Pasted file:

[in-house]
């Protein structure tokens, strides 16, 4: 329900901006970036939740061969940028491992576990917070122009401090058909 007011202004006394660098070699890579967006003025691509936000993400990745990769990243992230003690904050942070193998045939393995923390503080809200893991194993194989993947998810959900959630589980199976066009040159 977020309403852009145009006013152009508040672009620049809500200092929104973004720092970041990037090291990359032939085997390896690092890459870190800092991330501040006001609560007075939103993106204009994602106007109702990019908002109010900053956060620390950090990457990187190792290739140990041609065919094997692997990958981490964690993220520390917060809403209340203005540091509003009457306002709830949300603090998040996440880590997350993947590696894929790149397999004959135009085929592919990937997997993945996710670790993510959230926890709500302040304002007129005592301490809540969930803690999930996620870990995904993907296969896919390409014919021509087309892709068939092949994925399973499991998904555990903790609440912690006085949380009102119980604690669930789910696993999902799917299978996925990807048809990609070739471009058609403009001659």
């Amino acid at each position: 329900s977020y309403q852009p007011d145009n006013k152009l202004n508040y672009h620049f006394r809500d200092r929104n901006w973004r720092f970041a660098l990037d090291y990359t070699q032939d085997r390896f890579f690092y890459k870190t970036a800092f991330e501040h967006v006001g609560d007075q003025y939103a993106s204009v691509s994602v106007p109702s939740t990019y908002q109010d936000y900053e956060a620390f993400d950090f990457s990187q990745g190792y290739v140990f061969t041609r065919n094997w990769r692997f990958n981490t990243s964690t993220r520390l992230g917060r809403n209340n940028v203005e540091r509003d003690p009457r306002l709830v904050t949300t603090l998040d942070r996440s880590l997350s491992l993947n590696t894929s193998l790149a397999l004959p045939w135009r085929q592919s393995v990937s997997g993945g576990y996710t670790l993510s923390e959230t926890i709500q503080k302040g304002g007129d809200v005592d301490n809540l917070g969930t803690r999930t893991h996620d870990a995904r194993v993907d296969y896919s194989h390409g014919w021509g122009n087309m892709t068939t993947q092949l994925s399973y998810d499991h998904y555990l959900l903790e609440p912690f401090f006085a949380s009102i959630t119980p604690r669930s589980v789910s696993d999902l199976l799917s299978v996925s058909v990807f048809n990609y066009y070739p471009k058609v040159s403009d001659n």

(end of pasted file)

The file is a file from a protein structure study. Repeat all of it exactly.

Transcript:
[in-house]
């Protein structure tokens, strides 16, 4: 329900901006970036939740061969940028491992576990917070122009401090058909 007011202004006394660098070699890579967006003025691509936000993400990745990769990243992230003690904050942070193998045939393995923390503080809200893991194993194989993947998810959900959630589980199976066009040159 977020309403852009145009006013152009508040672009620049809500200092929104973004720092970041990037090291990359032939085997390896690092890459870190800092991330501040006001609560007075939103993106204009994602106007109702990019908002109010900053956060620390950090990457990187190792290739140990041609065919094997692997990958981490964690993220520390917060809403209340203005540091509003009457306002709830949300603090998040996440880590997350993947590696894929790149397999004959135009085929592919990937997997993945996710670790993510959230926890709500302040304002007129005592301490809540969930803690999930996620870990995904993907296969896919390409014919021509087309892709068939092949994925399973499991998904555990903790609440912690006085949380009102119980604690669930789910696993999902799917299978996925990807048809990609070739471009058609403009001659």
């Amino acid at each position: 329900s977020y309403q852009p007011d145009n006013k152009l202004n508040y672009h620049f006394r809500d200092r929104n901006w973004r720092f970041a660098l990037d090291y990359t070699q032939d085997r390896f890579f690092y890459k870190t970036a800092f991330e501040h967006v006001g609560d007075q003025y939103a993106s204009v691509s994602v106007p109702s939740t990019y908002q109010d936000y900053e956060a620390f993400d950090f990457s990187q990745g190792y290739v140990f061969t041609r065919n094997w990769r692997f990958n981490t990243s964690t993220r520390l992230g917060r809403n209340n940028v203005e540091r509003d003690p009457r306002l709830v904050t949300t603090l998040d942070r996440s880590l997350s491992l993947n590696t894929s193998l790149a397999l004959p045939w135009r085929q592919s393995v990937s997997g993945g576990y996710t670790l993510s923390e959230t926890i709500q503080k302040g304002g007129d809200v005592d301490n809540l917070g969930t803690r999930t893991h996620d870990a995904r194993v993907d296969y896919s194989h390409g014919w021509g122009n087309m892709t068939t993947q092949l994925s399973y998810d499991h998904y555990l959900l903790e609440p912690f401090f006085a949380s009102i959630t119980p604690r669930s589980v789910s696993d999902l199976l799917s299978v996925s058909v990807f048809n990609y066009y070739p471009k058609v040159s403009d001659n």